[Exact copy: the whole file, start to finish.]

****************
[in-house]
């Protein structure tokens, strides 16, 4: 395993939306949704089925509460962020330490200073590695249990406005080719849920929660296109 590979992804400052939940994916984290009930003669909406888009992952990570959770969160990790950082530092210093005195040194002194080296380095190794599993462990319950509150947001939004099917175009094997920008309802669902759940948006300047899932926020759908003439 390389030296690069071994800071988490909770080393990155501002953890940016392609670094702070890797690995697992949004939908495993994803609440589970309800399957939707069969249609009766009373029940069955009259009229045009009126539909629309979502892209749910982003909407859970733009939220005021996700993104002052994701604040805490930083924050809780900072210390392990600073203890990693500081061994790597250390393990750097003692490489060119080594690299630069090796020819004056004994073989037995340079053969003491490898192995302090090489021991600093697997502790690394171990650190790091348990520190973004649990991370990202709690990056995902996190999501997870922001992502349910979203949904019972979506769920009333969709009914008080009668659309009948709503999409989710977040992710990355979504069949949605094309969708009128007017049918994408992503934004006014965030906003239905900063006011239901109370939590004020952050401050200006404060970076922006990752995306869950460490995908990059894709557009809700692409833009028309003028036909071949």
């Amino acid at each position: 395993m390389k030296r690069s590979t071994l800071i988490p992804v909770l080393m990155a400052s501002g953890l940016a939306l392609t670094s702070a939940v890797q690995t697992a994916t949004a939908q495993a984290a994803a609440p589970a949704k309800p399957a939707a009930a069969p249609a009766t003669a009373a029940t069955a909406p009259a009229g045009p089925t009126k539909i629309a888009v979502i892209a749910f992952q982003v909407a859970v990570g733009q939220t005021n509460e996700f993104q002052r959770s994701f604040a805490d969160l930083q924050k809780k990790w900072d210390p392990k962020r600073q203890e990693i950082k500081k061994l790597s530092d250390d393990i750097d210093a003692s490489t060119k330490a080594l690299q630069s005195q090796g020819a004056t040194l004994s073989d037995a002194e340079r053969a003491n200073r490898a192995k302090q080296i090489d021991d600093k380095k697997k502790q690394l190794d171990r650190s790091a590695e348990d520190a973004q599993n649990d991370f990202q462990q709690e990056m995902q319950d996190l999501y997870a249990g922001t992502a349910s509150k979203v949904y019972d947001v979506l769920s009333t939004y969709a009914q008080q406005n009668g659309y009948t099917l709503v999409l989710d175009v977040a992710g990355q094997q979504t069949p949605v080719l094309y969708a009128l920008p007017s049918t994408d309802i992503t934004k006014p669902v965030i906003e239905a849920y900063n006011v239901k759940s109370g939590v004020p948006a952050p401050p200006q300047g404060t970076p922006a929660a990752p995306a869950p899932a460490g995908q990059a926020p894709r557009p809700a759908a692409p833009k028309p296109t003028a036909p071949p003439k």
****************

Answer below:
[in-house]
């Protein structure tokens, strides 16, 4: 395993939306949704089925509460962020330490200073590695249990406005080719849920929660296109 590979992804400052939940994916984290009930003669909406888009992952990570959770969160990790950082530092210093005195040194002194080296380095190794599993462990319950509150947001939004099917175009094997920008309802669902759940948006300047899932926020759908003439 390389030296690069071994800071988490909770080393990155501002953890940016392609670094702070890797690995697992949004939908495993994803609440589970309800399957939707069969249609009766009373029940069955009259009229045009009126539909629309979502892209749910982003909407859970733009939220005021996700993104002052994701604040805490930083924050809780900072210390392990600073203890990693500081061994790597250390393990750097003692490489060119080594690299630069090796020819004056004994073989037995340079053969003491490898192995302090090489021991600093697997502790690394171990650190790091348990520190973004649990991370990202709690990056995902996190999501997870922001992502349910979203949904019972979506769920009333969709009914008080009668659309009948709503999409989710977040992710990355979504069949949605094309969708009128007017049918994408992503934004006014965030906003239905900063006011239901109370939590004020952050401050200006404060970076922006990752995306869950460490995908990059894709557009809700692409833009028309003028036909071949």
């Amino acid at each position: 395993m390389k030296r690069s590979t071994l800071i988490p992804v909770l080393m990155a400052s501002g953890l940016a939306l392609t670094s702070a939940v890797q690995t697992a994916t949004a939908q495993a984290a994803a609440p589970a949704k309800p399957a939707a009930a069969p249609a009766t003669a009373a029940t069955a909406p009259a009229g045009p089925t009126k539909i629309a888009v979502i892209a749910f992952q982003v909407a859970v990570g733009q939220t005021n509460e996700f993104q002052r959770s994701f604040a805490d969160l930083q924050k809780k990790w900072d210390p392990k962020r600073q203890e990693i950082k500081k061994l790597s530092d250390d393990i750097d210093a003692s490489t060119k330490a080594l690299q630069s005195q090796g020819a004056t040194l004994s073989d037995a002194e340079r053969a003491n200073r490898a192995k302090q080296i090489d021991d600093k380095k697997k502790q690394l190794d171990r650190s790091a590695e348990d520190a973004q599993n649990d991370f990202q462990q709690e990056m995902q319950d996190l999501y997870a249990g922001t992502a349910s509150k979203v949904y019972d947001v979506l769920s009333t939004y969709a009914q008080q406005n009668g659309y009948t099917l709503v999409l989710d175009v977040a992710g990355q094997q979504t069949p949605v080719l094309y969708a009128l920008p007017s049918t994408d309802i992503t934004k006014p669902v965030i906003e239905a849920y900063n006011v239901k759940s109370g939590v004020p948006a952050p401050p200006q300047g404060t970076p922006a929660a990752p995306a869950p899932a460490g995908q990059a926020p894709r557009p809700a759908a692409p833009k028309p296109t003028a036909p071949p003439k």